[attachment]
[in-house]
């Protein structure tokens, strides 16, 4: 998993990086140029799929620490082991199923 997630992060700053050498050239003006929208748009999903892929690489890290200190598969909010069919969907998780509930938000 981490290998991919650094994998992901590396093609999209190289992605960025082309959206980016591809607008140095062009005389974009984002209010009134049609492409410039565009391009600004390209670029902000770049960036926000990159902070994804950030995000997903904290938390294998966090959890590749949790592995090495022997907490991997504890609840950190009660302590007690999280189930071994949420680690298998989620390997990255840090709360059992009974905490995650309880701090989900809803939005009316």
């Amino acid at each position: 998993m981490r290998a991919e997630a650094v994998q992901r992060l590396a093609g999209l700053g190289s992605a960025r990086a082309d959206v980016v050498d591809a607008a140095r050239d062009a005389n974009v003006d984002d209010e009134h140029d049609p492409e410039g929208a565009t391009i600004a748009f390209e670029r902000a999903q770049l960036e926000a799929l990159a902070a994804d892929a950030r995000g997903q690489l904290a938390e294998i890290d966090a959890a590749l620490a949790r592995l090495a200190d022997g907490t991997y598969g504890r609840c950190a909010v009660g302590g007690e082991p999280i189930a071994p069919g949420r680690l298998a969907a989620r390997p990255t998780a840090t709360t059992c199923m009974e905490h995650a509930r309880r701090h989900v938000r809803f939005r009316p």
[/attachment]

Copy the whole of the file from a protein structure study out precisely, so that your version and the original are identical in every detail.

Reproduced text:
[in-house]
């Protein structure tokens, strides 16, 4: 998993990086140029799929620490082991199923 997630992060700053050498050239003006929208748009999903892929690489890290200190598969909010069919969907998780509930938000 981490290998991919650094994998992901590396093609999209190289992605960025082309959206980016591809607008140095062009005389974009984002209010009134049609492409410039565009391009600004390209670029902000770049960036926000990159902070994804950030995000997903904290938390294998966090959890590749949790592995090495022997907490991997504890609840950190009660302590007690999280189930071994949420680690298998989620390997990255840090709360059992009974905490995650309880701090989900809803939005009316």
């Amino acid at each position: 998993m981490r290998a991919e997630a650094v994998q992901r992060l590396a093609g999209l700053g190289s992605a960025r990086a082309d959206v980016v050498d591809a607008a140095r050239d062009a005389n974009v003006d984002d209010e009134h140029d049609p492409e410039g929208a565009t391009i600004a748009f390209e670029r902000a999903q770049l960036e926000a799929l990159a902070a994804d892929a950030r995000g997903q690489l904290a938390e294998i890290d966090a959890a590749l620490a949790r592995l090495a200190d022997g907490t991997y598969g504890r609840c950190a909010v009660g302590g007690e082991p999280i189930a071994p069919g949420r680690l298998a969907a989620r390997p990255t998780a840090t709360t059992c199923m009974e905490h995650a509930r309880r701090h989900v938000r809803f939005r009316p």